The Austrian Association of Women Artists was the first women’s artist association in Austria. The motives for constituting an established independent women artists’ association were the exclusion from the large artists’ associations (until 1945) and the corresponding absence from the art market.
The self-organization of the women artists provided many women with a forum for exhibition and sale for the first time ever. The exhibitions of the VBKÖ were certainly not jury-free. During the phase of its foundation, the VBKÖ could have relied on the protection of the Kaiserhaus and the Viennese families, such as the renowned Liechtensteins, Rothschilds or Wittgensteins. The women artists had already end”eavored in providing historical legitimation to their own production with their first exhibition “The Art of Woman” 1910/1911 at the Secession. The exhibition offered an international overview of women’s art from the 16th century to the present, which had been a unique undertaking for the time. After that successful first public appearance, the VBKÖ organized exhibitions for young and already renowned women artists, such as Tina Blau or Marie Egner, thereby accumulating international contacts for exposure abroad and invitation of foreign women artists to their exhibitions.
After World War I and the removal of numerous women artists from the former monarchy, internal fissures resulted, of which the association “Wiener Frauenkunst,” founded in 1926, would become the most significant. Regardless of that fact, the VBKÖ organized annual exhibitions in its association venue in Maysedergasse, which they had rented since 1912. The economic crisis hit the artists hard, and as was the case of the majority of artists’ associations throughout the 1930s, an adaptation to the ideology of the state of the nation also took place within the exhibition program of the VBKÖ. Provisional administration was appointed in 1938, which renamed the VBKÖ the “KÃ¼nstlerverband Wiener Frauen.” While many Jewish women artists were driven to emigration, others took part in propagandistic exhibitions of the VBKÖ, newly renamed in 1941 as the “Vereinigung bildender KÃ¼nstlerinnen der Reichsgaue der Ostmark.”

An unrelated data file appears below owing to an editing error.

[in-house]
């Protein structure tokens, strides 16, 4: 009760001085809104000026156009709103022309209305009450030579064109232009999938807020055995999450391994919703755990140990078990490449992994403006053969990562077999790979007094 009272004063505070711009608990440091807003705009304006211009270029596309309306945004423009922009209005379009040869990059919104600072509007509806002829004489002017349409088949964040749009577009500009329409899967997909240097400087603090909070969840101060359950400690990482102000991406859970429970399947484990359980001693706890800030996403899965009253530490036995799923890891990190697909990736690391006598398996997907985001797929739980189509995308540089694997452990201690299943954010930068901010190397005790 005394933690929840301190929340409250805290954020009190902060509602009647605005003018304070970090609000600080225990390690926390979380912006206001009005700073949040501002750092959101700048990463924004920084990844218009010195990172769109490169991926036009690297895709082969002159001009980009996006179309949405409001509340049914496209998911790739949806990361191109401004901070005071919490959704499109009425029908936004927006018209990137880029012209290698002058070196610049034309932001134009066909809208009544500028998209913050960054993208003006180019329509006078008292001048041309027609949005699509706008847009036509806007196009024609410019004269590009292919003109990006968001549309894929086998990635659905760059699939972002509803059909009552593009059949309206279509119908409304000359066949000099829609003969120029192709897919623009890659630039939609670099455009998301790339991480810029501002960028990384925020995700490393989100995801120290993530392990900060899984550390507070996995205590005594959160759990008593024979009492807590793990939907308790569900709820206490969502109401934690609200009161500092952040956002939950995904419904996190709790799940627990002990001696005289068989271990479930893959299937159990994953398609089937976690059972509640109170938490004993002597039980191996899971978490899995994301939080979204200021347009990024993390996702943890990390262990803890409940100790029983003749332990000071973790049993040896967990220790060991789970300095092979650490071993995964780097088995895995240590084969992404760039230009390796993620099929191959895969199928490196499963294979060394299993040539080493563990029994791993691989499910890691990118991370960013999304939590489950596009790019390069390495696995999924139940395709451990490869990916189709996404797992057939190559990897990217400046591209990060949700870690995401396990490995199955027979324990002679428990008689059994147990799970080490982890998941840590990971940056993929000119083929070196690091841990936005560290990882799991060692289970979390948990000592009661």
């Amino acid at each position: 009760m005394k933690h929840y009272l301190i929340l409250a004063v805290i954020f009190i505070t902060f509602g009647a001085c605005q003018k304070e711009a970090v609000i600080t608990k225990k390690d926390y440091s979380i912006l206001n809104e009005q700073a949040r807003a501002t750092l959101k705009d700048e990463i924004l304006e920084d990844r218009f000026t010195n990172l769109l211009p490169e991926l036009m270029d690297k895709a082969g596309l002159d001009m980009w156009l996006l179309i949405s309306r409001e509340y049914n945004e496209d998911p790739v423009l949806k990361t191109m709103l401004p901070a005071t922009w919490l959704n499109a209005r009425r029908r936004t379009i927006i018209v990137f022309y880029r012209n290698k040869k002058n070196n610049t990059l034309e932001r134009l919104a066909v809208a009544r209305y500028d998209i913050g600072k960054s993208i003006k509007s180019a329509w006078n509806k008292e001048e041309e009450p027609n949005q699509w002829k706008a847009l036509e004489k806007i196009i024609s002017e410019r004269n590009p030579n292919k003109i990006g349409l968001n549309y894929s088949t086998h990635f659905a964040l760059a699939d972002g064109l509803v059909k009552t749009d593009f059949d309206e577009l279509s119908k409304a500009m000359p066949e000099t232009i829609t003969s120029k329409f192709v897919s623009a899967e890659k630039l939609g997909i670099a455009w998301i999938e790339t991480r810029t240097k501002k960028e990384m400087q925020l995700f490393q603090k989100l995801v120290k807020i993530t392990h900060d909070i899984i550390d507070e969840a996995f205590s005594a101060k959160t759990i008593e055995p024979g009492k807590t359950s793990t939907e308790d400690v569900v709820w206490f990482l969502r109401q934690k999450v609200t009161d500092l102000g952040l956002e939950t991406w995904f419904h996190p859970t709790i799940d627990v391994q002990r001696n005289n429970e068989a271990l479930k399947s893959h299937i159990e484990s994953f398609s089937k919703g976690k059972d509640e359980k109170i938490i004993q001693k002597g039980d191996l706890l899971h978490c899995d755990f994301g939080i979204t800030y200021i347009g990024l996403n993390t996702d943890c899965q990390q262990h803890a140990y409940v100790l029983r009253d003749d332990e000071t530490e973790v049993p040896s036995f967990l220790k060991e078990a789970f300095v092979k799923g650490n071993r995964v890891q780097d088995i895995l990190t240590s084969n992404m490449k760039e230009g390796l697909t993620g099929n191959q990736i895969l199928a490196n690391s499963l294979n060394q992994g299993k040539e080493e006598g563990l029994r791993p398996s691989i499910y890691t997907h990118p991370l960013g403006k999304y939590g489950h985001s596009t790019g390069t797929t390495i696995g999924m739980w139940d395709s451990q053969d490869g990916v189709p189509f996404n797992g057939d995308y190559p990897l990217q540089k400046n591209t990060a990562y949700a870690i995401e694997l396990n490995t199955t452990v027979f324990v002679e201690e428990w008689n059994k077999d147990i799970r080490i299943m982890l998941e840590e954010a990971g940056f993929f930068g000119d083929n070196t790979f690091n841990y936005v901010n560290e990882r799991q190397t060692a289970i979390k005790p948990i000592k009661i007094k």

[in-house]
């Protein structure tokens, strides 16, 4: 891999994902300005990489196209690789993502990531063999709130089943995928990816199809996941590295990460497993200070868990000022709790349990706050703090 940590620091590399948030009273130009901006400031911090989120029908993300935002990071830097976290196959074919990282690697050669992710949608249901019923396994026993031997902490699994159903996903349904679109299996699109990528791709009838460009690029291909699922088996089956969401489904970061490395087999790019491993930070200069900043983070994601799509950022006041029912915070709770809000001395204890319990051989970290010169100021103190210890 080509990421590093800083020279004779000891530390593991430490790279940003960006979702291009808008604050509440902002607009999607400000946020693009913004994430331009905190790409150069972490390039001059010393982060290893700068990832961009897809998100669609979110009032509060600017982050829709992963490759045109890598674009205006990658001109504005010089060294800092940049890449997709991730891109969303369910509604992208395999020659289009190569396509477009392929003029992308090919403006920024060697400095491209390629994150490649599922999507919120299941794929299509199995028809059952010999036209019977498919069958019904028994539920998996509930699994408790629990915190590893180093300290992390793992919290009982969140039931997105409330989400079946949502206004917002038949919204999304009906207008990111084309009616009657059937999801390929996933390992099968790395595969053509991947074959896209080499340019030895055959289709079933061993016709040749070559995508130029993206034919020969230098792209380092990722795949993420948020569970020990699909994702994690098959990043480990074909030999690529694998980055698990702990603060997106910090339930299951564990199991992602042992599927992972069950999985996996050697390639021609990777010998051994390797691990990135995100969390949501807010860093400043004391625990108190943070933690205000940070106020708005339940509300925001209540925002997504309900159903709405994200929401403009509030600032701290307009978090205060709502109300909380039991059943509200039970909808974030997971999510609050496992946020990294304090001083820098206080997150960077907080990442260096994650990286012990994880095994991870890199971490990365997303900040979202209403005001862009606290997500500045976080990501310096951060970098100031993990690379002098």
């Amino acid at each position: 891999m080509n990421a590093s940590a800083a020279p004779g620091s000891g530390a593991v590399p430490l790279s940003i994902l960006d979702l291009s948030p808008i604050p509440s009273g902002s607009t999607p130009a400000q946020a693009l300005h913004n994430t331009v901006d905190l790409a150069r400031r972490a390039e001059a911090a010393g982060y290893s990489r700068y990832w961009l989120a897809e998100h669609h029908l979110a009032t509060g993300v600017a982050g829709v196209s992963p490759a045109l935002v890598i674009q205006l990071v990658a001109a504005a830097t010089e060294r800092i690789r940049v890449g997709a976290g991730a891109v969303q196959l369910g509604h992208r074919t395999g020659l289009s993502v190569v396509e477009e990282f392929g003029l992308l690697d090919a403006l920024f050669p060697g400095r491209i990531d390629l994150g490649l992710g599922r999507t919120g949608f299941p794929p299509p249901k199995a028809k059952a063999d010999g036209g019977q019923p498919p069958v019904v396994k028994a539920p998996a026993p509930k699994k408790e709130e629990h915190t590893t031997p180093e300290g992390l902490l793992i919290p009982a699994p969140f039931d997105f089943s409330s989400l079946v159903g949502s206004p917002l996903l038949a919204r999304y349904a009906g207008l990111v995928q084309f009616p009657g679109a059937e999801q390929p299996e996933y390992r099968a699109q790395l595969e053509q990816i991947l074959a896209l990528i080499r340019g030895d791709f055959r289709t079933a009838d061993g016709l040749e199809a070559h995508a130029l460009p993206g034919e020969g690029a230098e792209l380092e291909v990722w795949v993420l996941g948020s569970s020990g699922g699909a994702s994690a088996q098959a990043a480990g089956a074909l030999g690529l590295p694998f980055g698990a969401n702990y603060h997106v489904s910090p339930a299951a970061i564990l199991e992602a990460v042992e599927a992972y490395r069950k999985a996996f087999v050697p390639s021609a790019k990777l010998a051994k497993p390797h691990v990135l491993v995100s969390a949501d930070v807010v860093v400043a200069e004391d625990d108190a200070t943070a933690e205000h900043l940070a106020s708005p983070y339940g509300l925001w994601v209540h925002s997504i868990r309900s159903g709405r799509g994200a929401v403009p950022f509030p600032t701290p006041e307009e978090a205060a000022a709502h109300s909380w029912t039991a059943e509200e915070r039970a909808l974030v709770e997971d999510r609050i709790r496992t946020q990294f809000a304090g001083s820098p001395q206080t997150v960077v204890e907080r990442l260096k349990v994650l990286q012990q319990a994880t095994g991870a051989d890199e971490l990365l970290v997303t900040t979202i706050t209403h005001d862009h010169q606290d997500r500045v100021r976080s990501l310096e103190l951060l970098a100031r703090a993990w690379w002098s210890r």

In 1945, the newly constituted VBKÖ laid its activities forth within the meager framework. The historical and social context, which incited the foundation of the VBKÖ in 1910, had fundamentally changed.
With Rudolfine Lackner taking over the presidency in 1998, the VBKÖ ventured towards a new establishment. That was illustrated through the openness regarding contemporary, avant-garde women artists and the propensity for documenting the history of the VBKÖ and the opening of the archive to public access. The exhibition “archiv” was to give substantial impetus to the historical and art historical significance of the VBKÖ, thereby reflecting the times and the sociopolitical role of the woman, or the woman artist on the whole, stimulating public consciousness.
Sabine Plakolm-Forsthuber (Art Historian, Vienna)